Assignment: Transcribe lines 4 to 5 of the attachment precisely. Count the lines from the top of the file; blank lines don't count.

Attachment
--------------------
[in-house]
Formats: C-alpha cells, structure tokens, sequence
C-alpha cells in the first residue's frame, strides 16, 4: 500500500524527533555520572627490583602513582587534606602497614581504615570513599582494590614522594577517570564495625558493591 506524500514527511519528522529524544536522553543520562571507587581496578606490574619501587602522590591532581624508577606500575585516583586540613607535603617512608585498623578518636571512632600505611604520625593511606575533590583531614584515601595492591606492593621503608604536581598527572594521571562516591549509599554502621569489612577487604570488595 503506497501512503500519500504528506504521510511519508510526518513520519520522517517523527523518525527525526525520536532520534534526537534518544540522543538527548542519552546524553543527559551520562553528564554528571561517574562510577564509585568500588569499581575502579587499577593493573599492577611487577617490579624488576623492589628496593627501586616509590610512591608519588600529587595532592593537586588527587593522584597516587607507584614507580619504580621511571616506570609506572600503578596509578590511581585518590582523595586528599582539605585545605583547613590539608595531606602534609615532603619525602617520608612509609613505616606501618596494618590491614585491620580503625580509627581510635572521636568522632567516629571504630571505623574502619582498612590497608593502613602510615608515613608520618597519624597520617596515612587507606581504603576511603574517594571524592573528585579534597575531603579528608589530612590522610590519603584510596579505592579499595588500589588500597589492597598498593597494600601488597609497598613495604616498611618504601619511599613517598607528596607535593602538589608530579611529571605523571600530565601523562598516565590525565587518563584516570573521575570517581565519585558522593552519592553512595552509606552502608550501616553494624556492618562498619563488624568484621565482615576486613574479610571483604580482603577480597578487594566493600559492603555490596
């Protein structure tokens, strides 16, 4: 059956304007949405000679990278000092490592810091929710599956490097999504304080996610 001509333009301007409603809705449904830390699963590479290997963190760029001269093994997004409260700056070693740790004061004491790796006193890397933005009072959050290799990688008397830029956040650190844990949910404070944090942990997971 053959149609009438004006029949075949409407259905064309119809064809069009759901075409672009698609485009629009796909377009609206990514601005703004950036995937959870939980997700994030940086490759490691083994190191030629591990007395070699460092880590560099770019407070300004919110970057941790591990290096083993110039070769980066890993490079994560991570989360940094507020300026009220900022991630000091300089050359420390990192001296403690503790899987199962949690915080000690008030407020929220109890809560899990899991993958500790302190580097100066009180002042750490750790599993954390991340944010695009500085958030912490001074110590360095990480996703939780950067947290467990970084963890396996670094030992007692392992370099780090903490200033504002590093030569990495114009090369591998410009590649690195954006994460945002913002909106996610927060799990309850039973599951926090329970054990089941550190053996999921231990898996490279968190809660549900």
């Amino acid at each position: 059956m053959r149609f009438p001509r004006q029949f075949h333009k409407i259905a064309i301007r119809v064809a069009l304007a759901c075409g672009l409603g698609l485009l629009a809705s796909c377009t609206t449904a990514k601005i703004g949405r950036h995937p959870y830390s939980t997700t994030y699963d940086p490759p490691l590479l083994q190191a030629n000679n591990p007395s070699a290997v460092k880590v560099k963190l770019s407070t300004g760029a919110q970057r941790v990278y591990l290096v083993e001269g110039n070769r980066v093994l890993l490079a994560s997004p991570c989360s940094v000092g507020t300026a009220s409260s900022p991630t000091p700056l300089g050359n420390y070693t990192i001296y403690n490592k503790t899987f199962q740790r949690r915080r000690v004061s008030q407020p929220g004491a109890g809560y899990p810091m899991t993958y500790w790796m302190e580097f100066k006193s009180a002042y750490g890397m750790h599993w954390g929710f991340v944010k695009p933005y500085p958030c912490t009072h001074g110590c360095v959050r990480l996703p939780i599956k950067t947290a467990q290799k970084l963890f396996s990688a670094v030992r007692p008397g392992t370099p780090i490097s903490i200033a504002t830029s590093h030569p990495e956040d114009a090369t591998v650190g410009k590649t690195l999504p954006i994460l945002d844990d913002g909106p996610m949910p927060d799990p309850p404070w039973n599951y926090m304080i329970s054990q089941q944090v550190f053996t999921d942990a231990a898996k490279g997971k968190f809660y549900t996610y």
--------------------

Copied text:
């Protein structure tokens, strides 16, 4: 059956304007949405000679990278000092490592810091929710599956490097999504304080996610 001509333009301007409603809705449904830390699963590479290997963190760029001269093994997004409260700056070693740790004061004491790796006193890397933005009072959050290799990688008397830029956040650190844990949910404070944090942990997971 053959149609009438004006029949075949409407259905064309119809064809069009759901075409672009698609485009629009796909377009609206990514601005703004950036995937959870939980997700994030940086490759490691083994190191030629591990007395070699460092880590560099770019407070300004919110970057941790591990290096083993110039070769980066890993490079994560991570989360940094507020300026009220900022991630000091300089050359420390990192001296403690503790899987199962949690915080000690008030407020929220109890809560899990899991993958500790302190580097100066009180002042750490750790599993954390991340944010695009500085958030912490001074110590360095990480996703939780950067947290467990970084963890396996670094030992007692392992370099780090903490200033504002590093030569990495114009090369591998410009590649690195954006994460945002913002909106996610927060799990309850039973599951926090329970054990089941550190053996999921231990898996490279968190809660549900």
């Amino acid at each position: 059956m053959r149609f009438p001509r004006q029949f075949h333009k409407i259905a064309i301007r119809v064809a069009l304007a759901c075409g672009l409603g698609l485009l629009a809705s796909c377009t609206t449904a990514k601005i703004g949405r950036h995937p959870y830390s939980t997700t994030y699963d940086p490759p490691l590479l083994q190191a030629n000679n591990p007395s070699a290997v460092k880590v560099k963190l770019s407070t300004g760029a919110q970057r941790v990278y591990l290096v083993e001269g110039n070769r980066v093994l890993l490079a994560s997004p991570c989360s940094v000092g507020t300026a009220s409260s900022p991630t000091p700056l300089g050359n420390y070693t990192i001296y403690n490592k503790t899987f199962q740790r949690r915080r000690v004061s008030q407020p929220g004491a109890g809560y899990p810091m899991t993958y500790w790796m302190e580097f100066k006193s009180a002042y750490g890397m750790h599993w954390g929710f991340v944010k695009p933005y500085p958030c912490t009072h001074g110590c360095v959050r990480l996703p939780i599956k950067t947290a467990q290799k970084l963890f396996s990688a670094v030992r007692p008397g392992t370099p780090i490097s903490i200033a504002t830029s590093h030569p990495e956040d114009a090369t591998v650190g410009k590649t690195l999504p954006i994460l945002d844990d913002g909106p996610m949910p927060d799990p309850p404070w039973n599951y926090m304080i329970s054990q089941q944090v550190f053996t999921d942990a231990a898996k490279g997971k968190f809660y549900t996610y």